The goal of this iteration of your project is to add the database back-end component to your Flask app.

The learning objectives for this iteration of your project are to be able to 1) create a well-structured database, 2) connect that database appropriately to your Flask app controller, and 3) continue to create code that follows the principles of good design.


You should work with your team on this portion of the project. You are able to get help from outside sources, as specified in the syllabus, but everything that your team submits should be your own.

Due Date

This iteration of the project is due Wednesday May 18th at 10pm on GitHub.

Your Task

Your team should create a Postgres database back-end for your Flask app using the psycopg2 module. Specifically, you should:

  • Put your data into a well-structured database named based on your team name on perlman (as specified on Moodle) (most likely with multiple tables)
  • Use psycopg2 to connect your existing functionality to the database and update your code to make appropriate queries on the database
  • Update your test suite if necessary based on the refactoring that you do on your code

The grader will assess your project with the following workflow:

  • Connect to perlman
  • Pull down your repository from the appropriate tag
  • Create the config.py file with your team database name and information
  • Run your Flask app based on what you specify in your README
  • Run your test suite
  • Look at your code

You should be building off of your existing code and focusing mostly on the database component, though you may find that you need to update some of your core functionality to work with your data in the format that you want now. Remember to then adjust your tests too!

Turning it in

Your team should submit this iteration of the project on your team repo with the tag database by typing the following:

git tag -a database -m "back-end Flask app"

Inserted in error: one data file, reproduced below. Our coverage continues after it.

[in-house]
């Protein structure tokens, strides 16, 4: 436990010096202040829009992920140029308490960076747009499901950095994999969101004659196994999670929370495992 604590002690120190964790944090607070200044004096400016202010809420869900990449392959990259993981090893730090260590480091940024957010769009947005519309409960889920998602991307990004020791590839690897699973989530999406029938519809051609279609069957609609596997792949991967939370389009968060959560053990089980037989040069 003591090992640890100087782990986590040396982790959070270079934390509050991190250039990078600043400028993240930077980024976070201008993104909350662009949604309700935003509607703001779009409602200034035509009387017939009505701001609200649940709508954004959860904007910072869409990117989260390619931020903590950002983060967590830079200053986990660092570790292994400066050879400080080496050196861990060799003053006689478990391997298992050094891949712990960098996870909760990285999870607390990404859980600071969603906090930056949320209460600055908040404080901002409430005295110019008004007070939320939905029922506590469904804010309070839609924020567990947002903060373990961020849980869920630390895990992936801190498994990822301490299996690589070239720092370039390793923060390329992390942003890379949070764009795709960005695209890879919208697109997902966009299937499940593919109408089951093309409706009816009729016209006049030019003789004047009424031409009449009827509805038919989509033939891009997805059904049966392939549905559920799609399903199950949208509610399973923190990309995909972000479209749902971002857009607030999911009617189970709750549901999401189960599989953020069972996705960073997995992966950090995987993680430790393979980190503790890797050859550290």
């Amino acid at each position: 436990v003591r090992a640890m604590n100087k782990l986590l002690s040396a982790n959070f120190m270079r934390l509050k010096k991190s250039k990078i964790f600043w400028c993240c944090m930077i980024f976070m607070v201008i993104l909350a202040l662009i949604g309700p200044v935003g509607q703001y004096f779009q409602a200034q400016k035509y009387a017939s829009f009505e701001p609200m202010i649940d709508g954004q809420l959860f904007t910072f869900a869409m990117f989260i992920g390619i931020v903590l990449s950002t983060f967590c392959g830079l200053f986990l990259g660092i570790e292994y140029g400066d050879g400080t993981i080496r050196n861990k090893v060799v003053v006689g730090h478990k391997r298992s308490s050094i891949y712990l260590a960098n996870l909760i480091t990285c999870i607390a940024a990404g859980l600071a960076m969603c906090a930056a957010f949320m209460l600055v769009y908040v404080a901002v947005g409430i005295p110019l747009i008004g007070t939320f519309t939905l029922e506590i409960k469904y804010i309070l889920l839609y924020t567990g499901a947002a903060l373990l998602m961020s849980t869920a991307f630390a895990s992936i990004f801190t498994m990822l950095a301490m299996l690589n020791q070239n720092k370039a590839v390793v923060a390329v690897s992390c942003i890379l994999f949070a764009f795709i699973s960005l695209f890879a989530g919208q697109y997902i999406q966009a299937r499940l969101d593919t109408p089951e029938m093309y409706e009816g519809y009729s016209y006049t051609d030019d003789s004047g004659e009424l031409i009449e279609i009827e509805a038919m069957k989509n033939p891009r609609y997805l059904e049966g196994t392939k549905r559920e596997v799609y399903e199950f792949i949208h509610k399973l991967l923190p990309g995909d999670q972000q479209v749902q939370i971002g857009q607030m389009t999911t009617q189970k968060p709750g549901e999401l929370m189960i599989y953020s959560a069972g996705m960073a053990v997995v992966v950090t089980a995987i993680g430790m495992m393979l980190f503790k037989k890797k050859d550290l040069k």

git push origin database


The criteria for “Meets Expectations” and “Exceeds Expectations” are below.

Meets Expectations Criteria

  • Files:
    • Database is in correct team database on perlman
    • Code is written to work for the database to be named as specified on Moodle
    • Flask app file specified in the README
  • Functionality:
    • Executes the expected queries correctly most of the time. Some strange queries may fail to execute completely correctly.
    • The automated test suite passes (no additional tests are required)
    • Data types match the types from the original dataset and/or are appropriate for the modified data from the dataset
    • Some separation of data into tables where applicable
  • Design:
    • Good separation of responsibilities. Some minor tweaks to class design could improve the code (i.e., tighter cohesion and/or looser coupling).
    • Model-view-controller paradigm followed.
    • Code contains appropriate names and mostly appropriate comments.
    • Sufficient design of individual methods, with most best practices (parameters, return values, responsibilities) followed.
    • Method signatures adequately match most high-level queries
    • Column names somewhat signify the data they contain
    • Docstrings for each public method

Exceeds Expectations Criteria

  • All the Meets Expectations criteria are met
  • Functionality:
    • Executes robustly, without error or with very rare errors. All queries either succeed or fail gracefully.
    • Data is well-curated from the original dataset, with no extraneous data
    • Data types are well-chosen for the dataset
    • data tables contain little to no overlap (higher degree of normalization)
  • Design:
    • Strong separation of responsibilities between classes, and between methods within classes.
    • Tight cohesion in each class, and loose coupling between classes.
    • Code is strongly self-documenting.
    • Code contains excellent and appropriate comments.
    • Design of individual methods is strong (parameters, return values, responsibilities).
    • Code is appropriately tagged.
    • There is a strong connection between the method signatures and the high-level actions of the website audience (which in turn strongly match the queries).
    • Column names strongly signify the data they contain
    • Docstrings are clear and consistent for each public method